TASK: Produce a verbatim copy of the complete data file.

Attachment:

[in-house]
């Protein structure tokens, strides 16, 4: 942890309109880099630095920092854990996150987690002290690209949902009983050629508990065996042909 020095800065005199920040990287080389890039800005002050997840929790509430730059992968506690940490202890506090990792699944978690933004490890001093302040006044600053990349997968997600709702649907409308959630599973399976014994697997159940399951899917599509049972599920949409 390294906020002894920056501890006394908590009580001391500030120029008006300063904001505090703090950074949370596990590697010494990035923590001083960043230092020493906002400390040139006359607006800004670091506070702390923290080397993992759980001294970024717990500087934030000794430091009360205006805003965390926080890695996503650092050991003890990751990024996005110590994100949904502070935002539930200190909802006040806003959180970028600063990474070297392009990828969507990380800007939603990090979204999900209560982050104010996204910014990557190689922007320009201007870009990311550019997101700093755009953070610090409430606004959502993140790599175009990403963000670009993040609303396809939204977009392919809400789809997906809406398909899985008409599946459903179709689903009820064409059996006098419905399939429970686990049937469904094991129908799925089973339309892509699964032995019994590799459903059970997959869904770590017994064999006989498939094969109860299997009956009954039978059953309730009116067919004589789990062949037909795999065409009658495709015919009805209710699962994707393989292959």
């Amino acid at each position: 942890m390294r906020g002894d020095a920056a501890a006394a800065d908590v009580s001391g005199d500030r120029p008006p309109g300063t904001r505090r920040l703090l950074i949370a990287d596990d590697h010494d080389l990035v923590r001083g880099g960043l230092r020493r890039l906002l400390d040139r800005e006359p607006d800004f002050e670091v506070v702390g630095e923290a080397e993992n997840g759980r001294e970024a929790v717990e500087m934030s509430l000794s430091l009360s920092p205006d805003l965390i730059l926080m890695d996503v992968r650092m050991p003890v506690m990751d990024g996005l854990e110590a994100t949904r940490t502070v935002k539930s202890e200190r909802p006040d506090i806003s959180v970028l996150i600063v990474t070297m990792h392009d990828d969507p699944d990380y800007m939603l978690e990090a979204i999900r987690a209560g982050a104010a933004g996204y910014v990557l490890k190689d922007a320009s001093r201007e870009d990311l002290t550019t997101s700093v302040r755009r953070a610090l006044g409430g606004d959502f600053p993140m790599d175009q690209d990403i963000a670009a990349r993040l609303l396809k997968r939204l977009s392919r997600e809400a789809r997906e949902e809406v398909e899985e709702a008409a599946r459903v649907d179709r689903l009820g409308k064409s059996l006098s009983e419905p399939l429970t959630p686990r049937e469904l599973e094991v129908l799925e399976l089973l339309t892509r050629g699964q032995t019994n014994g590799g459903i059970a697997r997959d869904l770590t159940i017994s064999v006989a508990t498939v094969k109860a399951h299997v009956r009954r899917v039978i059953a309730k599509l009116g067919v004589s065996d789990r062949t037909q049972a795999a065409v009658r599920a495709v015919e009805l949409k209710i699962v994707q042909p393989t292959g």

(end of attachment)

[in-house]
């Protein structure tokens, strides 16, 4: 942890309109880099630095920092854990996150987690002290690209949902009983050629508990065996042909 020095800065005199920040990287080389890039800005002050997840929790509430730059992968506690940490202890506090990792699944978690933004490890001093302040006044600053990349997968997600709702649907409308959630599973399976014994697997159940399951899917599509049972599920949409 390294906020002894920056501890006394908590009580001391500030120029008006300063904001505090703090950074949370596990590697010494990035923590001083960043230092020493906002400390040139006359607006800004670091506070702390923290080397993992759980001294970024717990500087934030000794430091009360205006805003965390926080890695996503650092050991003890990751990024996005110590994100949904502070935002539930200190909802006040806003959180970028600063990474070297392009990828969507990380800007939603990090979204999900209560982050104010996204910014990557190689922007320009201007870009990311550019997101700093755009953070610090409430606004959502993140790599175009990403963000670009993040609303396809939204977009392919809400789809997906809406398909899985008409599946459903179709689903009820064409059996006098419905399939429970686990049937469904094991129908799925089973339309892509699964032995019994590799459903059970997959869904770590017994064999006989498939094969109860299997009956009954039978059953309730009116067919004589789990062949037909795999065409009658495709015919009805209710699962994707393989292959």
């Amino acid at each position: 942890m390294r906020g002894d020095a920056a501890a006394a800065d908590v009580s001391g005199d500030r120029p008006p309109g300063t904001r505090r920040l703090l950074i949370a990287d596990d590697h010494d080389l990035v923590r001083g880099g960043l230092r020493r890039l906002l400390d040139r800005e006359p607006d800004f002050e670091v506070v702390g630095e923290a080397e993992n997840g759980r001294e970024a929790v717990e500087m934030s509430l000794s430091l009360s920092p205006d805003l965390i730059l926080m890695d996503v992968r650092m050991p003890v506690m990751d990024g996005l854990e110590a994100t949904r940490t502070v935002k539930s202890e200190r909802p006040d506090i806003s959180v970028l996150i600063v990474t070297m990792h392009d990828d969507p699944d990380y800007m939603l978690e990090a979204i999900r987690a209560g982050a104010a933004g996204y910014v990557l490890k190689d922007a320009s001093r201007e870009d990311l002290t550019t997101s700093v302040r755009r953070a610090l006044g409430g606004d959502f600053p993140m790599d175009q690209d990403i963000a670009a990349r993040l609303l396809k997968r939204l977009s392919r997600e809400a789809r997906e949902e809406v398909e899985e709702a008409a599946r459903v649907d179709r689903l009820g409308k064409s059996l006098s009983e419905p399939l429970t959630p686990r049937e469904l599973e094991v129908l799925e399976l089973l339309t892509r050629g699964q032995t019994n014994g590799g459903i059970a697997r997959d869904l770590t159940i017994s064999v006989a508990t498939v094969k109860a399951h299997v009956r009954r899917v039978i059953a309730k599509l009116g067919v004589s065996d789990r062949t037909q049972a795999a065409v009658r599920a495709v015919e009805l949409k209710i699962v994707q042909p393989t292959g």